Monday, October 15, 2007

Meeting Update, plus a moment of silence.

October 10, 2007 Meeting Summary:

This meeting started the way most meetings start, with only 2 people there. I’m happy to announce that our numbers grew exponentially to 4 after only a few minutes. This worried the mathematician in me. With the population doubling every few minutes, we would surely be crushed to death in no time! Doom! Doom! Gloom and doom! Why me!? I’m too young to be smooshed by thousands of electricity enthusiasts! We ended up leveling out at 4, leaving me significantly embarrassed at having curled up in a ball on the floor.

With nary a mechanical engineer amongst our thriving populace, we didn’t get to have a materials update. As such, I’m going to make one up.


‘S’all good. Next!


Judging from her absence, it would appear that Corinne did not survive the MIT Gerber File Heist. However, with her last ounce of strength she managed to get the file back to us to examine. It turns out the file was approximately useless. Touche, MIT. This is a minor setback which Grant does not seem worried about, so I’m not either. We chatted for a little bit about using a set of jumper pins on each board to allow us to arbitrarily specify any given board’s address. The addressing for the boards became the major topic of conversation for the rest of the meeting, and after Grant showed us his spiffy CAD design for the mini-board, Jacob got to work figuring out how addressing each board was going to have to go down.

That's really all we did at this meeting. It was a short one, but we took care of a few issues which will allow us to press on.

A few final notes:

1) I still don't have any photos, but once construction begins you will be begging for a solid block of text that isn't splattered with pictures of arguably off-topic things.

2) I would like us to share a moment of silence for our fallen comrade, Corinne. You will be avenged!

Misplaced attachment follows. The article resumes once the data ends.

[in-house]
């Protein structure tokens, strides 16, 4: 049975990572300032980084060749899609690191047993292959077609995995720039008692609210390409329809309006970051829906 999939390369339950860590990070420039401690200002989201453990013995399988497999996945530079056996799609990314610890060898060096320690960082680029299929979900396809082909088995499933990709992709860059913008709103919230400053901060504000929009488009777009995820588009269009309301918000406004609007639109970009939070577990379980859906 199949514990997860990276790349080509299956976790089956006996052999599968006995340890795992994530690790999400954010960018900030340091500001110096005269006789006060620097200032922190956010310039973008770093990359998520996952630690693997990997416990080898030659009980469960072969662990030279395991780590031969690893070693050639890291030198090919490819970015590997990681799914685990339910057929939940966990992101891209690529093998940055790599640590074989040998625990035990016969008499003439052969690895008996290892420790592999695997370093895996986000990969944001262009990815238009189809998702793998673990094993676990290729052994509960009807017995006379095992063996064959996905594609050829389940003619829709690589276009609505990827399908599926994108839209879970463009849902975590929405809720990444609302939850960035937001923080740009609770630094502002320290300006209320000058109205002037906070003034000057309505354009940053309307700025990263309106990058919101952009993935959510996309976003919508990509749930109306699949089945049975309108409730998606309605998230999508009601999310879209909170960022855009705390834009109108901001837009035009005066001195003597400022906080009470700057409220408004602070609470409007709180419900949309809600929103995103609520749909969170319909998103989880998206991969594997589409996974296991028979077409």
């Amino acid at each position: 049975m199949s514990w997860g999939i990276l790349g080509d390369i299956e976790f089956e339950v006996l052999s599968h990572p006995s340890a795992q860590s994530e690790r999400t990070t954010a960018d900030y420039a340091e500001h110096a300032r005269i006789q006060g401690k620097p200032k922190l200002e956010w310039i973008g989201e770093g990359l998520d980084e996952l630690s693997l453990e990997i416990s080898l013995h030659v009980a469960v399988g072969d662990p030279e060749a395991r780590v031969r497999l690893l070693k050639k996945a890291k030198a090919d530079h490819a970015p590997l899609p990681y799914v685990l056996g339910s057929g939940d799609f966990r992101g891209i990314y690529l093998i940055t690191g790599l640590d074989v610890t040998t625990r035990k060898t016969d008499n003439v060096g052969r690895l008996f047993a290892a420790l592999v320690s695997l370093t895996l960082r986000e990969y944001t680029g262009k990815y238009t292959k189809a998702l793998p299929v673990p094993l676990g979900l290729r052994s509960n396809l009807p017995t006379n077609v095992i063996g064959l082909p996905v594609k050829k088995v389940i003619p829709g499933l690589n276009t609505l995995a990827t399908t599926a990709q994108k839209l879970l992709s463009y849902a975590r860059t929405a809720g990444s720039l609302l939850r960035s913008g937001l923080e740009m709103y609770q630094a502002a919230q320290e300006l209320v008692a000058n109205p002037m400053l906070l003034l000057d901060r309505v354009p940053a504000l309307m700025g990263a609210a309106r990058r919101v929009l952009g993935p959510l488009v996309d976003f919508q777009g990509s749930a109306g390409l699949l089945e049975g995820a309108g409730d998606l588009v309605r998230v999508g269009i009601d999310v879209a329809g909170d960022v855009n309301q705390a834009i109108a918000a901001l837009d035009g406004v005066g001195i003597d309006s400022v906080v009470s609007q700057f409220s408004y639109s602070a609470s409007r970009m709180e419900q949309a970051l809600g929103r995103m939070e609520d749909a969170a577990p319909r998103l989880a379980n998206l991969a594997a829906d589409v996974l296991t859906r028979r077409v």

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Monday, October 08, 2007

Aaaand they're off!

We had our second meeting for the VDF2.0 this past Thursday. Due to the extremely small percentage of the world's population who showed up, I took notes on the meeting and will post them shortly. And by shortly, I mean immediately.

October 4, 2007 Meeting Summary:

This is a long summary, but it covers a lot of the design choices that we’ve made so far. I tried to keep it light hearted for your sake. If you read nothing else, read the conclusion. These summaries should be shorter in the future.


In order to simplify the amount of cables needed for the new dance floor, the MIT circuit board used in the original dance floor will be chopped into two parts. One part will contain the LED drivers. This board has been dubbed the “mini-board” (sometimes denoted µ-board (please ignore the fact that µ means micro)).

Each mini-board will sit at the shared corner of the four cells that it controls. By controlling cells in this manner rather than MIT’s method of controlling full rows with a single board, we use a lot less cable to reach each cell. Grant has already begun a CAD design of these boards, and is continuing to work on it for next week’s meeting.

The second part we will harvest from our Frankensteining of the MIT board has been denoted the “mini-controller” (it hasn’t technically been referred to as µ-controller yet, but give it time). This board’s main function is to control the mini-board. It connects to the mini-board using an I²C connection. The I²C connection has four lines: data, clock, ground, and power. As of now, there are a few questions still floating around regarding this connection, such as: Will power affect data? Can the clock signal get onto the power wire? Should we ask a professor about this? A mysterious file known only as “Gerber 2.x” contains a lot of insight into the MIT board. Unfortunately, this file is currently being horded by MIT, so Corinne is going to ninja-sneak into their database and blindside them. Or maybe she’ll just ask them for it… Anyway, Grant is holding off on CAD-ing the mini-controller until he has gotten to look at the enigmatic Gerber file.